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Triumph Daytona 675

Triumph: Britain Builds the World’s Best-Ever Middleweight Sports Bike

February 15, 2017

The year was 2005. It had been 21 years since John Bloor had rescued and re-launched the Triumph brand, turning it from a fading memory into a modern motorcycling force. But there was one thing that still eluded the Hinckley firm: a sports machine that could stand toe-totoe with the Japanese competition. 1997’s T595 (later renamed the 955i) had been a solid effort but was too heavy and too slow to truly compete with the likes of Suzuki’s GSX-R1000 and Yamaha’s R1. The smaller-capacity TT600 suffered from snatch delivery; while the Daytona 600/650was an in-line four, not the triple that would come to define the brand’s unique take on biking. Cue the Daytona 675.

Tony Scott ‘When I first heard about the Daytona 675, my thoughts went all the way back to the 600, which was an inline four. I had the privilege of working with GP and WSB rider Frankie Chili in the south of France, and I put him out on one of them. He said, “The motor’s not so good, but the chassis is fantastic”. And you could be pretty sure that he was bang on.’

Dave Lilley ‘When Triumph first announced they we remaking the 675 it was probably as exciting as when the 595 was first launched in 1997. We had in the region of 50 deposits for the bike straight away. And that was all based on the hype and the snippets that people had seen. When they went into production we did a Daytona 675 factory tour, putting on a coach for customers who had put down the money and even made them t-shirts to mark the event!’

Scott ‘The first time I saw the 675 I was with a friend at a dealership in Kent, and it was a cardboard cutout. And he bought it! He bought the bike based on that cardboard cutout.’

White ‘My husband and I were among the people putting down deposits when they were first announced, so we hadn’t even seen it either. When we went to Motorcycle Live at the NEC in 2005 to see one for the first time, I thought, “I don’t like it!” I thought it looked ugly. Everything in those days was round, like the old Gixxers, and it felt tiny. My husband said, “That’s just tough. We’ve paid the deposit. But I’m sure it’ll be good, because all Triumphs are great”.’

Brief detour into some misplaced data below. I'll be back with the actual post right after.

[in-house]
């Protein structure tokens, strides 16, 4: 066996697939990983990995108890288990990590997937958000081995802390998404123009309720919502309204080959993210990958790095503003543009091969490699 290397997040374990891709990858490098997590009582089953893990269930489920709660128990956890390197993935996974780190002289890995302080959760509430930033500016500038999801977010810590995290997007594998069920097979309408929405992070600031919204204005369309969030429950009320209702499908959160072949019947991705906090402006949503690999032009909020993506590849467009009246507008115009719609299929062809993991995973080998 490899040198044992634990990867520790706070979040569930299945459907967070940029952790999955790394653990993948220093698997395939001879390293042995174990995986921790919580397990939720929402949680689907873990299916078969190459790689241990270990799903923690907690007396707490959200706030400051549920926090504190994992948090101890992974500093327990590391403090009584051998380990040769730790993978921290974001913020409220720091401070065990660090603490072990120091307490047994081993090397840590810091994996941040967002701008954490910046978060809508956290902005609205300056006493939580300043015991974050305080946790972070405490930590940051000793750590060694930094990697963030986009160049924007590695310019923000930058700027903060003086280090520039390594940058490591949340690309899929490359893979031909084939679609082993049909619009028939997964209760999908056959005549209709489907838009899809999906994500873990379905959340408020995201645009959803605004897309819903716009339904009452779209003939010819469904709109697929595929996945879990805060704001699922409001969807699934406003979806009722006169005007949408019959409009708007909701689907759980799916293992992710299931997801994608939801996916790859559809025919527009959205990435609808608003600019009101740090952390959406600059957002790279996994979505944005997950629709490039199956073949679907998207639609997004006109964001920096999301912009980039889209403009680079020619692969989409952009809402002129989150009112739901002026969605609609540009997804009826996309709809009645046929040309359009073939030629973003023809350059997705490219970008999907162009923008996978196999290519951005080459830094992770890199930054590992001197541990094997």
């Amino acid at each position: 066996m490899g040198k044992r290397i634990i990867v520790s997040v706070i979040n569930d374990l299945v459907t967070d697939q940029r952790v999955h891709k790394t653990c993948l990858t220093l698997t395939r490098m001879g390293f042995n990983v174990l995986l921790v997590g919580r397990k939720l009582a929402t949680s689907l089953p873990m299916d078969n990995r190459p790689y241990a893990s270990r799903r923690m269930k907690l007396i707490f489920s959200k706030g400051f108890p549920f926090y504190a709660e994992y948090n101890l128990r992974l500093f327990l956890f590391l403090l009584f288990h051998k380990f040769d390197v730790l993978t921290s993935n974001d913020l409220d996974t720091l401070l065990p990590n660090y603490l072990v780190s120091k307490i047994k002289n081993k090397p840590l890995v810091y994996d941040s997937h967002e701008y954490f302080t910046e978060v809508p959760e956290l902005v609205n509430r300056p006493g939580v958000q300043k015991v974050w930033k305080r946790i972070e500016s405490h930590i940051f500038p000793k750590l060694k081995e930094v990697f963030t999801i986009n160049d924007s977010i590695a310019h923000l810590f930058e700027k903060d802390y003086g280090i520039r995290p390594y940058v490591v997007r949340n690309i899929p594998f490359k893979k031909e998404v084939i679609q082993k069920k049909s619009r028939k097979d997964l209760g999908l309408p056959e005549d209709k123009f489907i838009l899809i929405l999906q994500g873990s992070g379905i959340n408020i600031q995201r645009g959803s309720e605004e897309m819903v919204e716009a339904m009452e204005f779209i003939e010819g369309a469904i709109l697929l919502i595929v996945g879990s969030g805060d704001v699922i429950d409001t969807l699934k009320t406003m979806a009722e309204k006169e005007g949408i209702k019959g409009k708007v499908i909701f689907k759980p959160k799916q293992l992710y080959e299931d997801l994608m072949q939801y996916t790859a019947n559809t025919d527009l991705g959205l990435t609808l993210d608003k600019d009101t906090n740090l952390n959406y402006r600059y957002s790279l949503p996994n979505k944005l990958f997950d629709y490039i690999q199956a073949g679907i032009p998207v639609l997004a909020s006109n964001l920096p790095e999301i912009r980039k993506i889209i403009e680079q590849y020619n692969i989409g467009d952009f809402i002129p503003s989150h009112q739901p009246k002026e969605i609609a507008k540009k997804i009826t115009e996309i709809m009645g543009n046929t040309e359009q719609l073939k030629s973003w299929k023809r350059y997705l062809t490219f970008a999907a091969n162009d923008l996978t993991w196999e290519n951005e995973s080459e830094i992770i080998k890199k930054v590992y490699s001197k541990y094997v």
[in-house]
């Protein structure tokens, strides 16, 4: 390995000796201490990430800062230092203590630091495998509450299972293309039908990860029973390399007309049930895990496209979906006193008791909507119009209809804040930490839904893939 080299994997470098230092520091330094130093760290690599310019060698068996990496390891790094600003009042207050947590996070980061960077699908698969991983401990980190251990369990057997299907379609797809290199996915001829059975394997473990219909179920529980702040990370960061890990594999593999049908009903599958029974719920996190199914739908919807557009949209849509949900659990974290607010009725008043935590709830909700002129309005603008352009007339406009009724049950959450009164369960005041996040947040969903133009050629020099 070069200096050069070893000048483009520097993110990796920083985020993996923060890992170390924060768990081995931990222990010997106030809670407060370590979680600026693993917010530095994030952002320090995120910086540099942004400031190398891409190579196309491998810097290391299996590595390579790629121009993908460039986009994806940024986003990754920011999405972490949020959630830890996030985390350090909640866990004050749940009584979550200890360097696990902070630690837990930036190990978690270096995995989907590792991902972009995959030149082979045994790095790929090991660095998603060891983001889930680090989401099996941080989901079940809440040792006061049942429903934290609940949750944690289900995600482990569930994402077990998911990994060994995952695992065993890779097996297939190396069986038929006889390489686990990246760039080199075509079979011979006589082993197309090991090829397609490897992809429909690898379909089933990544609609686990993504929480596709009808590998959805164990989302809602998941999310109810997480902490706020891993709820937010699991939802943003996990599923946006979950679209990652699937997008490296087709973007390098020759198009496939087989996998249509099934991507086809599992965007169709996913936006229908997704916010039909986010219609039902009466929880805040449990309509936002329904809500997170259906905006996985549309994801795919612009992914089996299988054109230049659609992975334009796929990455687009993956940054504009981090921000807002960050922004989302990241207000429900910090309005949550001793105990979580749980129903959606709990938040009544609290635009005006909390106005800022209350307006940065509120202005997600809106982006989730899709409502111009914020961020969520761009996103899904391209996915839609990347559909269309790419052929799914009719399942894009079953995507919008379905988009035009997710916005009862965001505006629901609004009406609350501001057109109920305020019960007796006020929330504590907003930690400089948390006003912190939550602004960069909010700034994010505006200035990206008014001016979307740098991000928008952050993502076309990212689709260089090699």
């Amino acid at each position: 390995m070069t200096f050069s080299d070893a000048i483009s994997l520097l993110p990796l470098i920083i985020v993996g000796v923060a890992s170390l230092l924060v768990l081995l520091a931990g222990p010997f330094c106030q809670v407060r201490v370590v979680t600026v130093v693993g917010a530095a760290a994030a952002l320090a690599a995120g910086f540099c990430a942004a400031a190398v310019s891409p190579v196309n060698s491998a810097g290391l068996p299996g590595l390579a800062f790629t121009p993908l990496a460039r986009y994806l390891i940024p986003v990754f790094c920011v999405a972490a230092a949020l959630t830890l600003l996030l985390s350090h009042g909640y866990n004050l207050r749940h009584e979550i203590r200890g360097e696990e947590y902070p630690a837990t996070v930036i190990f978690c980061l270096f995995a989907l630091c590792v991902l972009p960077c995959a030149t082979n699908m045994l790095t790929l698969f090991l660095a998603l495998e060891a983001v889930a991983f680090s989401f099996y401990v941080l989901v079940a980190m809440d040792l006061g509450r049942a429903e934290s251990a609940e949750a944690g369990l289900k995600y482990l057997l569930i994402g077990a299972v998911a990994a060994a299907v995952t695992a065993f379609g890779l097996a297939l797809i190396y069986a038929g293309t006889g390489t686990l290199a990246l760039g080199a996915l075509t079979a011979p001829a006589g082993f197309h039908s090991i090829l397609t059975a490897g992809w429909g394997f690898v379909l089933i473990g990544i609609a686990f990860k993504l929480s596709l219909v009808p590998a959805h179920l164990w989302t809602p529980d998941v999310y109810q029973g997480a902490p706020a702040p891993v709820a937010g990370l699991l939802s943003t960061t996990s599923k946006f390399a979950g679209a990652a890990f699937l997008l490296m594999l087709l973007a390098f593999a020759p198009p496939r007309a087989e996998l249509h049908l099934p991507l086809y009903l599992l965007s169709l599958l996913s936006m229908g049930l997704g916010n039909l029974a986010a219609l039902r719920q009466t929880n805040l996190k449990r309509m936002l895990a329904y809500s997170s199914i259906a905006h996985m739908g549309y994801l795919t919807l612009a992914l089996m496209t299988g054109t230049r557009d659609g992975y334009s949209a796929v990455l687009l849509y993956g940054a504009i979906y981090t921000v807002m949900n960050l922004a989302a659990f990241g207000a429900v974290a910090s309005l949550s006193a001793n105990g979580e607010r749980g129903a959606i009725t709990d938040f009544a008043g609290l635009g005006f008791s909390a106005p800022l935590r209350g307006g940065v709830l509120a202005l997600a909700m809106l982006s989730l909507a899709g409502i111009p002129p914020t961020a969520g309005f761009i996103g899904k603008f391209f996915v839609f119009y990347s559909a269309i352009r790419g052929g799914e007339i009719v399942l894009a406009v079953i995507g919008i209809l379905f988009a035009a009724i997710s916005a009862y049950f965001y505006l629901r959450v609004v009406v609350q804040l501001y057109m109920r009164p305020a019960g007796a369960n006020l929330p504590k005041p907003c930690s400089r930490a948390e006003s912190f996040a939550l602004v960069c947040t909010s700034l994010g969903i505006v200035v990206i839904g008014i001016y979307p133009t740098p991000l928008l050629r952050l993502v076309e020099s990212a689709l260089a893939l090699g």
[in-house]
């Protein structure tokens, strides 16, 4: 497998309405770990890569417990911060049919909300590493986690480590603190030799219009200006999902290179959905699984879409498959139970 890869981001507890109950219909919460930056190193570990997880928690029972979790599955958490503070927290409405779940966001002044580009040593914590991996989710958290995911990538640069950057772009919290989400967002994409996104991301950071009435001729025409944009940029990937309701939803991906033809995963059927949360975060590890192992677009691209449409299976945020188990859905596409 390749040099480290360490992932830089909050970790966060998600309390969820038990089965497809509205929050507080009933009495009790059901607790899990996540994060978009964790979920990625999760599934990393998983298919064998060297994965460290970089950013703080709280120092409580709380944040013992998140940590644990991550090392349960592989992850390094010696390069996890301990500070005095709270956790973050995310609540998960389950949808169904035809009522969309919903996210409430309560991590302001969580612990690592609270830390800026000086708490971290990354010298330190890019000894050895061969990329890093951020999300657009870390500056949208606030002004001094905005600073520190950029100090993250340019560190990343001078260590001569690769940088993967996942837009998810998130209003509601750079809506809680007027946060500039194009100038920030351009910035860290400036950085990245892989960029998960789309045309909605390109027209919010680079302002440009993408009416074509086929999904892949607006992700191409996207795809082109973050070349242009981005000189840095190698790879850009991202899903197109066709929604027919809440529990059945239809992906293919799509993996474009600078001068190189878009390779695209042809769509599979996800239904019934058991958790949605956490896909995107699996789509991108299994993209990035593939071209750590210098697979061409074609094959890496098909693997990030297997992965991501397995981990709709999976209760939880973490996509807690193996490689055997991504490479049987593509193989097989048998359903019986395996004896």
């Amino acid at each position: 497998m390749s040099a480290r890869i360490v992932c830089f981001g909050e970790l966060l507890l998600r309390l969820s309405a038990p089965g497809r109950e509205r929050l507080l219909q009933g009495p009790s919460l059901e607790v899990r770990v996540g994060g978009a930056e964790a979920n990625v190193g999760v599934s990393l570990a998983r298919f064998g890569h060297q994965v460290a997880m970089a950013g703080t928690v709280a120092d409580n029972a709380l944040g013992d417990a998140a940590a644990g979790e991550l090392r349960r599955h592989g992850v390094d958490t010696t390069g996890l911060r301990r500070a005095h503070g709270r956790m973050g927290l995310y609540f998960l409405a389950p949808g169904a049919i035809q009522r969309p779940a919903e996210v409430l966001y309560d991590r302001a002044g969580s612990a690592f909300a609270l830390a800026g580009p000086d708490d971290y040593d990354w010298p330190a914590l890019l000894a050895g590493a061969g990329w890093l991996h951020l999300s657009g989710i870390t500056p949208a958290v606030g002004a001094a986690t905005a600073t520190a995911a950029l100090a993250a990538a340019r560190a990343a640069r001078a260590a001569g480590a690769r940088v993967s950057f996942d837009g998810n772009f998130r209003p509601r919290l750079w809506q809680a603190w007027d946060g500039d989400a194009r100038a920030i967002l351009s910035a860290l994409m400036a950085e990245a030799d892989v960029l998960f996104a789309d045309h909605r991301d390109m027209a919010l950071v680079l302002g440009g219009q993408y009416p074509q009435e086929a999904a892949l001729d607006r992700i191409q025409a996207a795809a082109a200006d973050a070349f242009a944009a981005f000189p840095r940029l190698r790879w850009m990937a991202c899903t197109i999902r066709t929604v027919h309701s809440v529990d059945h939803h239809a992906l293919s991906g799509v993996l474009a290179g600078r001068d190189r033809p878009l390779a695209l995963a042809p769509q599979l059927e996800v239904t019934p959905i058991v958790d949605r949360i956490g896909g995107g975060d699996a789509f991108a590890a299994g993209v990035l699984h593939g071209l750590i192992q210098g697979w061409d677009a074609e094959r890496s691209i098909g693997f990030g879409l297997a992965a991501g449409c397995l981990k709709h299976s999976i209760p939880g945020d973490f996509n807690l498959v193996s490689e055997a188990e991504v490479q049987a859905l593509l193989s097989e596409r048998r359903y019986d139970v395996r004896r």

Scott ‘The minute I saw a completed model at the factory I was excited. The most interesting thing was that Triumph had found a niche. Ducati make twins, the Japanese make fours and now Triumph make triples. The overall size of the bike struck me; they’d produced this ultra thin, ultra lightweight, torque and ride able bike.’

White ‘Once we got the bike home I realized that the small size was exactly what I’d love about the Triumph 675. I had an R1 and the Yamaha felt horrible to ride on the road in comparison. The Daytona was so light, yet powerful too, but you didn’t feel intimidated by the riding experience. Triumph had sorted out the aerodynamics and the ergonomics, and you didn’t have to be an absolute idiot to go out on the road and enjoy the ride.’

Lilley ‘From a dealer point of view it was incredibly exciting for something that was so cutting edge to come from Triumph, and to beat the competition straight out of the blocks.’

Scott ‘In those days I’d see a number of 600s out on the road, and the reason why people pushed themselves towards 1000s was because they wanted the grunt, they wanted the torque of the bigger engine – a lazy ride. What the 675 did was bring that torque and easy riding to the super sports class. That was the most important thing it did. Thereafter it’s all history in terms of what the Triumph’s done on the track. I still say it’s one of the best 600 road bikes you can buy. You can ride a 600, whereas a 1000 will probably ride you.’

Lilley ‘I used to ride our demo fleet quite a lot in the early days. I absolutely loved the Daytona; it was a far better bike than I am a rider that’s for sure!’

White ‘We’re already on the third generation Daytona and they’ve got better every time. It really boosted my enthusiasm for biking and I don’t think I’m alone. We’ve ended up replacing them quite frequently (I’ve even got a certificate from Triumph proving that I’ve owned more than anyone else) because we’ve got one that my son races, and I’ve also got one just for track days. I just love them. Nothing else will do.’

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At only eighteen years of age David is the most respected mechanic in ERIC & SON’S garage. He demonstrates expertise and the will to work on big machines.

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